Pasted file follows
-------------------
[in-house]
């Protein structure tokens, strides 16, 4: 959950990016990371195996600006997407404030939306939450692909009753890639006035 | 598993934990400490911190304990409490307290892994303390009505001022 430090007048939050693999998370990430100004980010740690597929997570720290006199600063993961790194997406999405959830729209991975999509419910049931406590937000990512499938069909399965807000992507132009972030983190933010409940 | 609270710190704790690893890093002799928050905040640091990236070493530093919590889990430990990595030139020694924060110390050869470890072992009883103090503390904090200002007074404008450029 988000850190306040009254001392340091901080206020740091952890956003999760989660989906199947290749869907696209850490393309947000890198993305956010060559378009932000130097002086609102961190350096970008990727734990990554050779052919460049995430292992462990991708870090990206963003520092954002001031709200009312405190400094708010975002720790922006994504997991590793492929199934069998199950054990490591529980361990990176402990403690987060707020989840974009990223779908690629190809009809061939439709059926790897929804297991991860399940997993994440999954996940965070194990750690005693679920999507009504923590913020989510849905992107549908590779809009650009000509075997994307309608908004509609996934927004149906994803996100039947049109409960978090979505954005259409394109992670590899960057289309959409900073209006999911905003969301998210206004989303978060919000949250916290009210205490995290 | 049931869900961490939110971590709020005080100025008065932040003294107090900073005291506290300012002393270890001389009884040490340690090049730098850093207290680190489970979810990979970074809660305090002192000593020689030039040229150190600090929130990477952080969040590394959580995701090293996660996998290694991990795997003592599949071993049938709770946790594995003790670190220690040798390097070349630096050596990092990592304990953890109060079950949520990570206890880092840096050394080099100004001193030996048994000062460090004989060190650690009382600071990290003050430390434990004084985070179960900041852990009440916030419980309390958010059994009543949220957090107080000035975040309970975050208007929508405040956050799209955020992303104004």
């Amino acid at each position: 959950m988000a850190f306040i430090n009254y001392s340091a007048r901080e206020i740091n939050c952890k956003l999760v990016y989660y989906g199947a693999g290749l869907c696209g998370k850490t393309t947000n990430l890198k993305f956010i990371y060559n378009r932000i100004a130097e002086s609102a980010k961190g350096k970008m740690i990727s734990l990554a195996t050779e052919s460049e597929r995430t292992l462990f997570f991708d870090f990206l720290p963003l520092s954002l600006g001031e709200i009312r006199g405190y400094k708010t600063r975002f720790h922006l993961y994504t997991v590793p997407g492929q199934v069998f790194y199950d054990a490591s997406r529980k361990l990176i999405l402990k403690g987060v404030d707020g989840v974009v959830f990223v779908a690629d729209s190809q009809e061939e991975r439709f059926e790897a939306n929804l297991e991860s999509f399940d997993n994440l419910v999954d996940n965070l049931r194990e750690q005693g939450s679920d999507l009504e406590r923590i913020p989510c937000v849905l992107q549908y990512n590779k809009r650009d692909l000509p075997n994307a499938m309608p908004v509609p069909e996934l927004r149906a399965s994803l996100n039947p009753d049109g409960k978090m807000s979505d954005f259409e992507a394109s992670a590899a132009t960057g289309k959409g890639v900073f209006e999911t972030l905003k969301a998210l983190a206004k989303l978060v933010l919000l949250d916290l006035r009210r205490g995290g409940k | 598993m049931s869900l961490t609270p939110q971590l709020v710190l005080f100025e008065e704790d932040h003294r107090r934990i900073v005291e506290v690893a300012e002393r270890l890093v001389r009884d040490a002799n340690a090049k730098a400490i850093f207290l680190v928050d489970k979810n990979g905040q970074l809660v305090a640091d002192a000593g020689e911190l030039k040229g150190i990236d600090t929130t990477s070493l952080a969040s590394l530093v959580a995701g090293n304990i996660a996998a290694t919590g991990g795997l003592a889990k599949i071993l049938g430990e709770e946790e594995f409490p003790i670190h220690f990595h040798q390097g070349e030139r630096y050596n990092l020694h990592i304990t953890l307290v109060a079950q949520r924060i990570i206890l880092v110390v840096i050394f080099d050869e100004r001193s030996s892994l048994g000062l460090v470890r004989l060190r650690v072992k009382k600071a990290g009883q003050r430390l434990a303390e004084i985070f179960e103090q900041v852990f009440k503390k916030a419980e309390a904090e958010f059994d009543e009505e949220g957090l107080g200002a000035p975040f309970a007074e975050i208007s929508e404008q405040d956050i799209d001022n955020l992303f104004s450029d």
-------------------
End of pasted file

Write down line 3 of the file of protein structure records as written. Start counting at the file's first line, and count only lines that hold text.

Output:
């Amino acid at each position: 959950m988000a850190f306040i430090n009254y001392s340091a007048r901080e206020i740091n939050c952890k956003l999760v990016y989660y989906g199947a693999g290749l869907c696209g998370k850490t393309t947000n990430l890198k993305f956010i990371y060559n378009r932000i100004a130097e002086s609102a980010k961190g350096k970008m740690i990727s734990l990554a195996t050779e052919s460049e597929r995430t292992l462990f997570f991708d870090f990206l720290p963003l520092s954002l600006g001031e709200i009312r006199g405190y400094k708010t600063r975002f720790h922006l993961y994504t997991v590793p997407g492929q199934v069998f790194y199950d054990a490591s997406r529980k361990l990176i999405l402990k403690g987060v404030d707020g989840v974009v959830f990223v779908a690629d729209s190809q009809e061939e991975r439709f059926e790897a939306n929804l297991e991860s999509f399940d997993n994440l419910v999954d996940n965070l049931r194990e750690q005693g939450s679920d999507l009504e406590r923590i913020p989510c937000v849905l992107q549908y990512n590779k809009r650009d692909l000509p075997n994307a499938m309608p908004v509609p069909e996934l927004r149906a399965s994803l996100n039947p009753d049109g409960k978090m807000s979505d954005f259409e992507a394109s992670a590899a132009t960057g289309k959409g890639v900073f209006e999911t972030l905003k969301a998210l983190a206004k989303l978060v933010l919000l949250d916290l006035r009210r205490g995290g409940k | 598993m049931s869900l961490t609270p939110q971590l709020v710190l005080f100025e008065e704790d932040h003294r107090r934990i900073v005291e506290v690893a300012e002393r270890l890093v001389r009884d040490a002799n340690a090049k730098a400490i850093f207290l680190v928050d489970k979810n990979g905040q970074l809660v305090a640091d002192a000593g020689e911190l030039k040229g150190i990236d600090t929130t990477s070493l952080a969040s590394l530093v959580a995701g090293n304990i996660a996998a290694t919590g991990g795997l003592a889990k599949i071993l049938g430990e709770e946790e594995f409490p003790i670190h220690f990595h040798q390097g070349e030139r630096y050596n990092l020694h990592i304990t953890l307290v109060a079950q949520r924060i990570i206890l880092v110390v840096i050394f080099d050869e100004r001193s030996s892994l048994g000062l460090v470890r004989l060190r650690v072992k009382k600071a990290g009883q003050r430390l434990a303390e004084i985070f179960e103090q900041v852990f009440k503390k916030a419980e309390a904090e958010f059994d009543e009505e949220g957090l107080g200002a000035p975040f309970a007074e975050i208007s929508e404008q405040d956050i799209d001022n955020l992303f104004s450029d």